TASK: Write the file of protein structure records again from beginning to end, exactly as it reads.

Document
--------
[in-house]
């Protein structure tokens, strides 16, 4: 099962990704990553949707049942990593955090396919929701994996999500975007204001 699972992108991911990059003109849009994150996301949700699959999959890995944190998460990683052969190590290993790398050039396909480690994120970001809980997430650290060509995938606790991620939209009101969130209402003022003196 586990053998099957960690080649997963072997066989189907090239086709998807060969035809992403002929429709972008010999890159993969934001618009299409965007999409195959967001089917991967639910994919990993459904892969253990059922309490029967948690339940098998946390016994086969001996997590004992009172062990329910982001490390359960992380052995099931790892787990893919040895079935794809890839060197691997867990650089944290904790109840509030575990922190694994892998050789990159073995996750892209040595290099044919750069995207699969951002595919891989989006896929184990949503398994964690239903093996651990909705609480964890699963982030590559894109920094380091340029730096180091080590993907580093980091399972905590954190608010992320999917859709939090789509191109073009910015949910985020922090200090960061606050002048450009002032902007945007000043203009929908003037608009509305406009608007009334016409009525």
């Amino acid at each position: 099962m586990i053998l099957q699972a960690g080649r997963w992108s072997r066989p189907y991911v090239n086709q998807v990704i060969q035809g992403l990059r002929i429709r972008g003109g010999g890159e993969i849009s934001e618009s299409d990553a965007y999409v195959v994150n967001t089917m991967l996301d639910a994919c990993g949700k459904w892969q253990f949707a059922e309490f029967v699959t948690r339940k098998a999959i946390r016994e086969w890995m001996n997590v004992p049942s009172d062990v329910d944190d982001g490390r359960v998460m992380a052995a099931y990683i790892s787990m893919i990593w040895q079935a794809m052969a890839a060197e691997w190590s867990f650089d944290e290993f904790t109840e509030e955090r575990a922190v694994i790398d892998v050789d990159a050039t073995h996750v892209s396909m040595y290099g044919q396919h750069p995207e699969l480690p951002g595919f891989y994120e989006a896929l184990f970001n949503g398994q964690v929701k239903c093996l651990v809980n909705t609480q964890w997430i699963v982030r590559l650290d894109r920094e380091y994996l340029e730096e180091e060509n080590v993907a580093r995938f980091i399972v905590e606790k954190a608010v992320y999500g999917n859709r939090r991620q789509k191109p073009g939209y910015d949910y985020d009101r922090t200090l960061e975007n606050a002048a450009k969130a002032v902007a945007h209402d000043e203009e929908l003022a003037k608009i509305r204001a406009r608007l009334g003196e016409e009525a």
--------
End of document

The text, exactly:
[in-house]
């Protein structure tokens, strides 16, 4: 099962990704990553949707049942990593955090396919929701994996999500975007204001 699972992108991911990059003109849009994150996301949700699959999959890995944190998460990683052969190590290993790398050039396909480690994120970001809980997430650290060509995938606790991620939209009101969130209402003022003196 586990053998099957960690080649997963072997066989189907090239086709998807060969035809992403002929429709972008010999890159993969934001618009299409965007999409195959967001089917991967639910994919990993459904892969253990059922309490029967948690339940098998946390016994086969001996997590004992009172062990329910982001490390359960992380052995099931790892787990893919040895079935794809890839060197691997867990650089944290904790109840509030575990922190694994892998050789990159073995996750892209040595290099044919750069995207699969951002595919891989989006896929184990949503398994964690239903093996651990909705609480964890699963982030590559894109920094380091340029730096180091080590993907580093980091399972905590954190608010992320999917859709939090789509191109073009910015949910985020922090200090960061606050002048450009002032902007945007000043203009929908003037608009509305406009608007009334016409009525």
């Amino acid at each position: 099962m586990i053998l099957q699972a960690g080649r997963w992108s072997r066989p189907y991911v090239n086709q998807v990704i060969q035809g992403l990059r002929i429709r972008g003109g010999g890159e993969i849009s934001e618009s299409d990553a965007y999409v195959v994150n967001t089917m991967l996301d639910a994919c990993g949700k459904w892969q253990f949707a059922e309490f029967v699959t948690r339940k098998a999959i946390r016994e086969w890995m001996n997590v004992p049942s009172d062990v329910d944190d982001g490390r359960v998460m992380a052995a099931y990683i790892s787990m893919i990593w040895q079935a794809m052969a890839a060197e691997w190590s867990f650089d944290e290993f904790t109840e509030e955090r575990a922190v694994i790398d892998v050789d990159a050039t073995h996750v892209s396909m040595y290099g044919q396919h750069p995207e699969l480690p951002g595919f891989y994120e989006a896929l184990f970001n949503g398994q964690v929701k239903c093996l651990v809980n909705t609480q964890w997430i699963v982030r590559l650290d894109r920094e380091y994996l340029e730096e180091e060509n080590v993907a580093r995938f980091i399972v905590e606790k954190a608010v992320y999500g999917n859709r939090r991620q789509k191109p073009g939209y910015d949910y985020d009101r922090t200090l960061e975007n606050a002048a450009k969130a002032v902007a945007h209402d000043e203009e929908l003022a003037k608009i509305r204001a406009r608007l009334g003196e016409e009525a």